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pointer concept

 
 
Philip Potter
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      10-29-2007
Richard Heathfield wrote:
> Richard Tobin said:
>
>> In article <(E-Mail Removed)>,
>> Richard Heathfield <(E-Mail Removed)> wrote:
>>
>>> Because I couldn't remember whether the Standard required the
>>> implementation to allocate no more memory for string literals than they
>>> actually need, so "at least" was a safe answer.

>> How could you possibly tell? (So long as sizeof returns the expected
>> answer.)

>
> I couldn't. And here's another question, while we're in the mood: how could
> I possibly care?


Well, in the extreme case you might be a bit miffed if a 3-character
(plus null terminator) string literal used all available memory to store
itself!
 
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Eric Sosman
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      10-29-2007
Larry__Weiss wrote:
> Richard Heathfield wrote:
>> gsingh said:
>>
>>> Hi All
>>>
>>> char *p="str";
>>>
>>> How much memory will be allocated for this.

>>
>> At least four bytes for the string literal, and sizeof p bytes for the
>> pointer.
>>

>
> Why "at least" ? Alignment constraints?
> Does sizeof include any byte-count required because of alignment?


It depends on what your definition of "for" is.

The implementation is always permitted to use more
memory, more registers, more CPU time, more pixie dust
than you might think is "necessary." (It usually has a
reason that the implementors thought was a good one.)
The nameless array created for the string literal above
is four bytes long, but it might be accompanied by more
memory that is not part of the array. For example, the
DECC compiler on Alpha stuffed short literals into eight-
byte slots apart from the memory used for longer strings;
eight-byte accesses were particularly favored on Alpha.

However, any such extra memory is not part of the
anonymous array object. sizeof("str") is four, exactly,
even if those four bytes wallow in the middle of a forty-
megabyte sea of wasted memory. So the question of how many
bytes are allocated for the literal depends on whether your
idea of "for" means "as a part of" or "on account of," with
the answers "four" and "at least four," respectively.

sizeof(anyThingOrType) includes any padding that the
anyThingOrType needs to ensure its own proper alignment,
but does not include uncalled-for overhead.

--
Eric Sosman
http://www.velocityreviews.com/forums/(E-Mail Removed)lid
 
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Richard Heathfield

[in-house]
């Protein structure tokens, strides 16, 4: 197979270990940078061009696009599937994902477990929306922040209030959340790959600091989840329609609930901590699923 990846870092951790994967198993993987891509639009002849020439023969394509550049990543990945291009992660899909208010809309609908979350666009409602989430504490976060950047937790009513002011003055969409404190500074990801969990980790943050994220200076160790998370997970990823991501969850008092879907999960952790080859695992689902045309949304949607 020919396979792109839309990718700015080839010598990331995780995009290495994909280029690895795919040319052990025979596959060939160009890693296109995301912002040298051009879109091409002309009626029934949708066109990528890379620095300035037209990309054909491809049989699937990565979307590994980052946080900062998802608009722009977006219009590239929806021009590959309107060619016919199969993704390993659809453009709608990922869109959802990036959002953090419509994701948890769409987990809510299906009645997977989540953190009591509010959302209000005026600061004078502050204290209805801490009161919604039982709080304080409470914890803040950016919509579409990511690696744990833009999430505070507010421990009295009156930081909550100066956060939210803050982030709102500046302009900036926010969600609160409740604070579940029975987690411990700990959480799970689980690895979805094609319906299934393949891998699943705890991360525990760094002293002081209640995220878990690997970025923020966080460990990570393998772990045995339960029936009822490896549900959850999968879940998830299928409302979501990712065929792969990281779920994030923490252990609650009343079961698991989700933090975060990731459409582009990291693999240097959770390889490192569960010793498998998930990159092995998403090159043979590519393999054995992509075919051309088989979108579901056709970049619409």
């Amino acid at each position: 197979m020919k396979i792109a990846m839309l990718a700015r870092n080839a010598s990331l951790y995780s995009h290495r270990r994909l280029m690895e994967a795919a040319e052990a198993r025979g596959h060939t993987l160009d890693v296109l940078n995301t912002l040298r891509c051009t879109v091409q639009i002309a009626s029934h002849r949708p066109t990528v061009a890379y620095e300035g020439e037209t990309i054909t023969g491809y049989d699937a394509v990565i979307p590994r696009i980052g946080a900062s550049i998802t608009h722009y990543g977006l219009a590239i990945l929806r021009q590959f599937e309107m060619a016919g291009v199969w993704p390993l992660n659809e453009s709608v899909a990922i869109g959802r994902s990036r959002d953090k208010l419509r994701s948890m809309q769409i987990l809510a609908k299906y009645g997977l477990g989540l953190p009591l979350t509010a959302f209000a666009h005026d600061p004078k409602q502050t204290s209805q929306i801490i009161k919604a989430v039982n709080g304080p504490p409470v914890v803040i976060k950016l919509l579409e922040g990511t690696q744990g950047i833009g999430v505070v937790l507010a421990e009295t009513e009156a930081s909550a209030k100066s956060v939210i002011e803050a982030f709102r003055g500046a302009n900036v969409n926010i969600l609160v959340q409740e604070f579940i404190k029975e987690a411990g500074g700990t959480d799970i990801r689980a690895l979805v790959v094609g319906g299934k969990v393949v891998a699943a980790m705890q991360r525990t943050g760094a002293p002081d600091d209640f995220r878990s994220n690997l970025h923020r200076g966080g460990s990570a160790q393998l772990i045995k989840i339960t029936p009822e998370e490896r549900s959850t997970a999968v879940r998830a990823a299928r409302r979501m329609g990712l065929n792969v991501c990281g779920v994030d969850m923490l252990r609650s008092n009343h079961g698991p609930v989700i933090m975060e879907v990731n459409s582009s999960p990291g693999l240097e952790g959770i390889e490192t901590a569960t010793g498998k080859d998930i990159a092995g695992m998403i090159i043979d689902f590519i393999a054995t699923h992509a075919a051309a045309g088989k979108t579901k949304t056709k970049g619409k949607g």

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      10-29-2007
Philip Potter said:

> Richard Heathfield wrote:
>> Richard Tobin said:
>>
>>> In article <(E-Mail Removed)>,
>>> Richard Heathfield <(E-Mail Removed)> wrote:
>>>
>>>> Because I couldn't remember whether the Standard required the
>>>> implementation to allocate no more memory for string literals than
>>>> they actually need, so "at least" was a safe answer.
>>> How could you possibly tell? (So long as sizeof returns the expected
>>> answer.)

>>
>> I couldn't. And here's another question, while we're in the mood: how
>> could I possibly care?

>
> Well, in the extreme case you might be a bit miffed if a 3-character
> (plus null terminator) string literal used all available memory to store
> itself!


Oh, I dunno... it might be worth it, just to have a fresh addition to my
store of "horrible warning" anecdotes.

--
Richard Heathfield <http://www.cpax.org.uk>
Email: -http://www. +rjh@
Google users: <http://www.cpax.org.uk/prg/writings/googly.php>
"Usenet is a strange place" - dmr 29 July 1999
 
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Keith Thompson
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      10-29-2007
(E-Mail Removed) (Richard Tobin) writes:
> In article <(E-Mail Removed)>,
> Richard Heathfield <(E-Mail Removed)> wrote:
>>Because I couldn't remember whether the Standard required the
>>implementation to allocate no more memory for string literals than they
>>actually need, so "at least" was a safe answer.

>
> How could you possibly tell? (So long as sizeof returns the expected
> answer.)


By examining the generated code.

--
Keith Thompson (The_Other_Keith) (E-Mail Removed) <http://www.ghoti.net/~kst>
San Diego Supercomputer Center <*> <http://users.sdsc.edu/~kst>
"We must do something. This is something. Therefore, we must do this."
-- Antony Jay and Jonathan Lynn, "Yes Minister"
 
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CBFalconer
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Posts: n/a
 
      10-29-2007
gsingh wrote:
>
> char *p="str";
>
> How much memory will be allocated for this.


sizeof p

--